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Are You an Influencer?

Friday, 8 November, 2019 - 6:07 am

Your best friend is about to commit to a terrible decision. You know it will be detrimental to her, but you are unsure what to do.

Should you scare her off from it by warning of the inevitable destructive outcome? Should you offer her better alternatives? Should you just be a good role model? Or should you just mind your own business?

Granted, there are situations when it’s not clear-cut. But, this one is black and white. You know what the outcome will be if she continues down this path. So, what do you do?

Each of us is entrusted with a divine mission to influence others. No human being is merely a recipient. So, how do I maximize my potential to inspire my family, friends and complete strangers?

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By virtually all accounts, the Lubavitcher Rebbe had the greatest influence on post-Holocaust Jewry. He wasn’t the only rabbi or activist determined to help The Jewish people. Yet, his impact is still felt today. What was the Rebbe’s secret to success?

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In last week’s parsha (Noach), G-d is disappointed with human behavior. Certainly, there is need for improvement. In fact, G-d warns that without change, the world will basically be destroyed.

So, Hashem sends Noach to the rescue. Noach is introduced as a great, holy man. He is known by all for his piety. The only problem is that Noach doesn’t actually rescue anyone besides himself and his family. The rest of the world dies in a dramatic flood.

Why didn’t Noach save anyone else from the devastation?

It wasn’t for lack of trying. Noach knew that ‘minding my own business’ was not an option. G-d clearly told him that people better shape up. He already knew that “Am I my brother’s keeper?” was the failed attitude of Cain. So, what did Noach do?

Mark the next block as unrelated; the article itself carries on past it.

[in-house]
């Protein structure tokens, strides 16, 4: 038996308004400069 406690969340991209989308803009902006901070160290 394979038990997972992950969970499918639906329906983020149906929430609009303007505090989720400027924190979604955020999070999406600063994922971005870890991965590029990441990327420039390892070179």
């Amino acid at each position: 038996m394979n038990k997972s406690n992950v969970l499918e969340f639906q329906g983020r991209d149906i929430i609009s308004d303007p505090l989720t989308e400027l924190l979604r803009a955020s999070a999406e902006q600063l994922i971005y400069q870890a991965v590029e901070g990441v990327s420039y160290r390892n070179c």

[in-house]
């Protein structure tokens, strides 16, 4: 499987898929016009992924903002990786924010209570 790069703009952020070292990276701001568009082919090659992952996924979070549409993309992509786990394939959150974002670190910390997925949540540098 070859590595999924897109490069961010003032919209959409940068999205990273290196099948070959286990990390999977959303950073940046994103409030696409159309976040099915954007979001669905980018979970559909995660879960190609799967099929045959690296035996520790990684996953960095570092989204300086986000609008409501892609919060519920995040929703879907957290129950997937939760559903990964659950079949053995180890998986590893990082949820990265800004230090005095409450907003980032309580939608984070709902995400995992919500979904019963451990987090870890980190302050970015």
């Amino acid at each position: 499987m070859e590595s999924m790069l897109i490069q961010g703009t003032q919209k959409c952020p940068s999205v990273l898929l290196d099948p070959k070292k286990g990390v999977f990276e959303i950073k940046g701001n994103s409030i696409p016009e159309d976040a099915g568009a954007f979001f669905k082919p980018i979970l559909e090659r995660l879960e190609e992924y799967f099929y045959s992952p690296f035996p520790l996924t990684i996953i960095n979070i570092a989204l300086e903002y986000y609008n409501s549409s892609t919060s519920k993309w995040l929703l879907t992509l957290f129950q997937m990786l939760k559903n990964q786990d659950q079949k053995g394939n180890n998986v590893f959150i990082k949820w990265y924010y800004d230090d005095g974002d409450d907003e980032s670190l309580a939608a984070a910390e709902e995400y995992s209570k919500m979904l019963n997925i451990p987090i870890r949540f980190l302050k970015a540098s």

For 120 years Noach advertised the world’s longest warning. He let everyone know that he was building an ark because destruction was about to befall them. ‘If you don’t repent, you will perish,’ was Noach’s refrain.

For all his efforts, however, Noach was – in a sense – a colossal failure. Not one person made a U-turn. He had not a single follower. His influence was limited to the progeny of future generations.

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This week’s parsha, Lech Lecha, paints an entirely different picture. Avraham, a man persecuted for his beliefs, manages to create a huge following. He introduces the true belief in G-d, ethical values and an enduring spirit to a heretofore unwilling society.

In the words of Maimonides, “Ultimately, thousands and myriads gathered around him. These are the men of the house of Abraham.”

How did he do it?

As the Torah describes it, Avraham was the hallmark of hospitality and love. Avraham and Sarah invited people to their home and fed them. They created a beacon of warmth, kindness and inspiration.

Instead of dismissing people’s ways as wrong and deplorable, they celebrated the true way of Hashem by teaching – and living – lovingkindness. Instead of putting others down, they lifted them up. Rather than chastise, they proudly declared the beauty of Hashem. They really believed in every person.

Following the Holocaust, many great leaders stepped up to address the needs of the Jewish people. The Rebbe’s influence was so unique – and successful – because the Rebbe refused to focus on the negative. The Rebbe reached out with love to every person.

This, we learn, is the Torah way. It isn’t only the Chabad way. Since the times of Avraham and Sarah, it’s the Jewish way.

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The next time you are faced with the challenge of influencing someone else, remember there are two paths in front of you.

Will you choose to be a Noach or an Avraham?

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